They were some friends, some comrades. And therefore perhaps that particular element also is giving the rescue operation here another boost in trying to find perhaps one of their comrades still alive. So there is still not only the fact to find people who were working in there but also some of their comrades who rushed into the building soon after the plan crashed into it before it collapsed.

UTLEY: Thank you, Alessio. Certainly a very strong motivating force to keep on digging, keep on working.

Now back to Jim and Colleen in Atlanta.

CLANCY: All right. Garrick, thank you for that. Well, moving now from rescue and recovery toward retaliation, something that may also be in the future -- a sure sign of America's resolve -- President Bush authorizing the Defense Department to call up as many as 50,000 military reservists for homeland defense. With the latest from the Pentagon we're joined now by Mark Potter live.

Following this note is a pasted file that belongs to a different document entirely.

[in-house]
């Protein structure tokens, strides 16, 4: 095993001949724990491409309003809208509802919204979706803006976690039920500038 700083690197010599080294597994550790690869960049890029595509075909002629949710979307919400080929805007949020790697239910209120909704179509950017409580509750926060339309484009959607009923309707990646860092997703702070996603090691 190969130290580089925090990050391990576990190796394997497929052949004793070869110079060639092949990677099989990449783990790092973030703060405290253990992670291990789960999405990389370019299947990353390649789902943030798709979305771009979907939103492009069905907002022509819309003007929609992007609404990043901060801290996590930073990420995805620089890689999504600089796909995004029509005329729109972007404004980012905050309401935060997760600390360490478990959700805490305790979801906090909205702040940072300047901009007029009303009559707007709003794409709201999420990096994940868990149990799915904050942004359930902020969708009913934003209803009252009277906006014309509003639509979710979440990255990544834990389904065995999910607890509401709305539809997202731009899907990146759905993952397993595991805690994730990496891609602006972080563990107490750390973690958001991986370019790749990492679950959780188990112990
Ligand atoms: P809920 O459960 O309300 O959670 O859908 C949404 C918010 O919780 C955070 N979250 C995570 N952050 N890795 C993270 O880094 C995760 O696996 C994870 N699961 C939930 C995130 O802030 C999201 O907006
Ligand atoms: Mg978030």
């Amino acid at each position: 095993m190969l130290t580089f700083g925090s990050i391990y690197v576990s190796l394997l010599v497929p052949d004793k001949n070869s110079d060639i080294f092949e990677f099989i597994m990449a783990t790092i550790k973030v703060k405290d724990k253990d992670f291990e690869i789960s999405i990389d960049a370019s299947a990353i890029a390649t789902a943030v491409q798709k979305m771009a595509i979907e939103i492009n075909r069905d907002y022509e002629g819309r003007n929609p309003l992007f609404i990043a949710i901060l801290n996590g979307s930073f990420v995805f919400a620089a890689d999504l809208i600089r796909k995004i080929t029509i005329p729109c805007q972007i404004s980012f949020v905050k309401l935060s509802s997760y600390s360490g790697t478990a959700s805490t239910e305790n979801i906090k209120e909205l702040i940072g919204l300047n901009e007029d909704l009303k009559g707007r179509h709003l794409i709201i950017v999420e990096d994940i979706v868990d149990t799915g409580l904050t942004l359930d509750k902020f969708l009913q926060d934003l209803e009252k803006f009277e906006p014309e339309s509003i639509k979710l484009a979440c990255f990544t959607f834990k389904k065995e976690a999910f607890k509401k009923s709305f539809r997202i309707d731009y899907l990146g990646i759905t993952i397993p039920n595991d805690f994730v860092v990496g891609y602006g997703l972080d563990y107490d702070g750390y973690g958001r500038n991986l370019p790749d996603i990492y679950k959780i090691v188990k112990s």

POTTER: Well, there are a couple of issues going on here at the Pentagon. There is the reserve call up and there is taking care of the Pentagon building itself. About a third of the complex remains closed after being hit by the hijacked jetliner on Thursday. Intense flames and smoke and water contributed to the extensive damage to the area, which, ironically, had just finished being renovated. Officials estimate it could take -- it could take several years to rebuild this area and could cost anywhere between a hundred million and one billion dollars to do that.

Now as we can see here in this live picture the workers continue to pour through the building, to sift through the rubble. They're still trying to find victims. They're trying to shore up the building so that they can work more safely there. The safety is an extreme consideration here. There are some very dangerous conditions. Occasionally fires break out also. They are also looking for evidence to help the FBI with its criminal case.

The estimated death toll now stands at 189, that's 125 Pentagon personnel and about 60 -- and 64 passengers from the American Airlines jet.

Now today the Pentagon is putting together plans for the activation of the reservists that you were talking about -- some 35,000 reservists. The military says it will first ask for volunteers and it already seems that there are a lot of those.